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December 27, 2009: A progress report and some unanswered questions

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It is quiet now on the campus of College of the Canyons as the school has gone into hibernation for the holiday break. The break provides an opportunity for this web site to reflect on the events of recent months and update readers on what lies ahead.

As of this writing, the Canyon Call, the college’s student newspaper established in 1969 when the school first opened its doors, appears to be dead and buried. As far as we know, school administration has no plans to bring it back. That has put the responsibility of providing a student voice on campus squarely on the shoulders of the newly created Media Entertainment Arts Department.

Cougar News, MEA’s online student publication that essentially replaced the Canyon Call, continued to make progress during the fall 2009 semester. That’s certainly a positive development in a situation that was best described as bleak in early August when news of the Canyon Call’s demise was first reported in The Signal.

MEA Department Chair David Brill, in a Sept. 25 meeting with a representative from the coalition to save the Canyon Call, said he had plans to transform Cougars News into a more comprehensive news site, a process he projected would likely be completed during the winter break. We believe this will involve a much-needed shift to software specifically designed for publishing an online student newspaper.

Beyond this, we are optimistic that the transformation of Cougar News will include the addition on an Opinion section, something that went out the window when COC administration pulled the plug on the Canyon Call.

During the September meeting, Brill offered his take on the role of an Opinion section at Cougar News: “I believe that you have to have a responsible Opinion section, and that’s our goal. It’s a valuable part of the education process, questioning ideas, decisions, questioning things that are happening politically. I’m not afraid of students actually expressing their opinion, but to do so with responsibility and respect.”

This web site intends to monitor the progress MEA makes in launching an Opinion section.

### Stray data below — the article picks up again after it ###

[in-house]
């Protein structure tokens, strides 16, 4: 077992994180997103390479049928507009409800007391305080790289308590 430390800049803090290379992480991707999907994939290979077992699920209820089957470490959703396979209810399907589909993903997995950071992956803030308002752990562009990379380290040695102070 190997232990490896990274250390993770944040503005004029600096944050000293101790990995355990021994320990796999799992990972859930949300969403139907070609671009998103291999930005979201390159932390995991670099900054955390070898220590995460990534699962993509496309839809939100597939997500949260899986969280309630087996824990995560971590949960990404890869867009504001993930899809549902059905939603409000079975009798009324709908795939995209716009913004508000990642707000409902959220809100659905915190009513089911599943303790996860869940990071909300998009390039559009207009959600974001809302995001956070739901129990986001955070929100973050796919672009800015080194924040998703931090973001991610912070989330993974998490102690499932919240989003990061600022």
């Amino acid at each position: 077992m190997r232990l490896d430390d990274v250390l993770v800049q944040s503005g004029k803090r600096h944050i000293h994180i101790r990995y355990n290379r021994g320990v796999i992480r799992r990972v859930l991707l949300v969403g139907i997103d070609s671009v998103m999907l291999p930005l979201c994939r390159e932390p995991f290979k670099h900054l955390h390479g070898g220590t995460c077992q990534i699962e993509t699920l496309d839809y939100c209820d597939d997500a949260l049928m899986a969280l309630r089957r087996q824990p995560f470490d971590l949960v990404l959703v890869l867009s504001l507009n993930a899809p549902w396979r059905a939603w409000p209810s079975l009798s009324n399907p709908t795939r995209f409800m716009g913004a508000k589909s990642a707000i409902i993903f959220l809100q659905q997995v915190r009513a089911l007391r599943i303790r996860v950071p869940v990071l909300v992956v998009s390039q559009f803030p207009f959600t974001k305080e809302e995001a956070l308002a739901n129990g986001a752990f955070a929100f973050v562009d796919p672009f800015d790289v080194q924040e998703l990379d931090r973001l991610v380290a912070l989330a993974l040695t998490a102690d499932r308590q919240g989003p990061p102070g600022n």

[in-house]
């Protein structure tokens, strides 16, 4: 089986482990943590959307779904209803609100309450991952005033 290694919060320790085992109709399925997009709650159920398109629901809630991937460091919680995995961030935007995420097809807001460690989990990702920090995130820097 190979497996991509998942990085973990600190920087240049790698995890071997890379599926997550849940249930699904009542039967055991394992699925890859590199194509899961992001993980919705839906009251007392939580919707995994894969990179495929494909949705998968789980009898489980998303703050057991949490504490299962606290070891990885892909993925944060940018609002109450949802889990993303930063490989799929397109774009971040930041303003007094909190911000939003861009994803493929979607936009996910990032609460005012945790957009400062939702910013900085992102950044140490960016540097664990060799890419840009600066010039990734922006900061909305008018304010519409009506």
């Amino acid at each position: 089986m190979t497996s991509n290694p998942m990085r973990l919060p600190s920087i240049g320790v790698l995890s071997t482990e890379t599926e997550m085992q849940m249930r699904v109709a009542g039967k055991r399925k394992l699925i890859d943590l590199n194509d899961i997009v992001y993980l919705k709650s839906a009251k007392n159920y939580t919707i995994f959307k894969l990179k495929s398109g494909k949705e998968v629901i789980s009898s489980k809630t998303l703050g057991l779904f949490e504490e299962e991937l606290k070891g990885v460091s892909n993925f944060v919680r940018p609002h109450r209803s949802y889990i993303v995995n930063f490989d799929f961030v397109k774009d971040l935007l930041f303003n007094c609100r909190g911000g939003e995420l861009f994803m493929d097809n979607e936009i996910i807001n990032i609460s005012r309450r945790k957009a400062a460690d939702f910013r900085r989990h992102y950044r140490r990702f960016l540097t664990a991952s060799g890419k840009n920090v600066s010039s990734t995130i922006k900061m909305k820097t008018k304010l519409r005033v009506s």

The most frequent question we receive from readers is whether we believe COC administration’s decision to shutter the Canyon Call was politically motivated.

That’s a tough one.

The Canyon Call has a well-documented history of expressing points of view critical of college administrators and the board of trustees. It would not be inaccurate to say that the Canyon Call was frequently a thorn in the side of college officials.

So, was the Canyon Call’s critical stance on Measure M in the fall of 2006 the beginning of the end for the newspaper? Did college officials conveniently drop the newspaper in the name of budget cuts and low enrollment? Are those same officials powerful enough to have creatively found a way to allow the newspaper to continue?

It’s doubtful we’ll ever know.

What we do know, however, is the loss of the Canyon Call has done immeasurable harm to the school, its students and the local community. Whether Cougar News can fill the void and provide students with the same sense of community the Canyon Call once did remains to be seen. In a perfect journalism world, print and online versions walk hand-in-hand.

The winter term begins Jan. 4. The spring semester commences Feb. 8. The ball is squarely in MEA’s court.

Click here to sign the online petition to save the Canyon Call.

Click here to join our Facebook group.

Number of days COC has been without a school newspaper: 126

2 comments

1 Anonymous { 02.21.10 at 5:14 pm }

It’s sad to see the abolishment of the Canyon Call. However, speaking as one of the former wtriters [sic] for the paper, it was long over due. It was one of the worse college newspapers ever.

2 admin { 02.25.10 at 2:28 am }

The numerous awards given to the Canyon Call and its student journalists in recent years are in stark conflict with your statement. In fact, in the past decade alone, Canyon Call student journalists have won more than 100 “Place” awards from the Journalism Association of Community Colleges.

(Note: Place awards are 1st through 4th places. Canyon Call student journalists earned another 100-plus Honorable Mention awards and, more importantly, the newspaper itself garnered 5 General Excellence awards in that timeframe.)

But beyond all of the awards, it’s important to keep in mind that college newspapers are essentially laboratories where students can make mistakes and learn the trade. To call the Canyon Call one of the worst newspapers ever, even in the face of ample evidence to the contrary, simply serves to reinforce this point.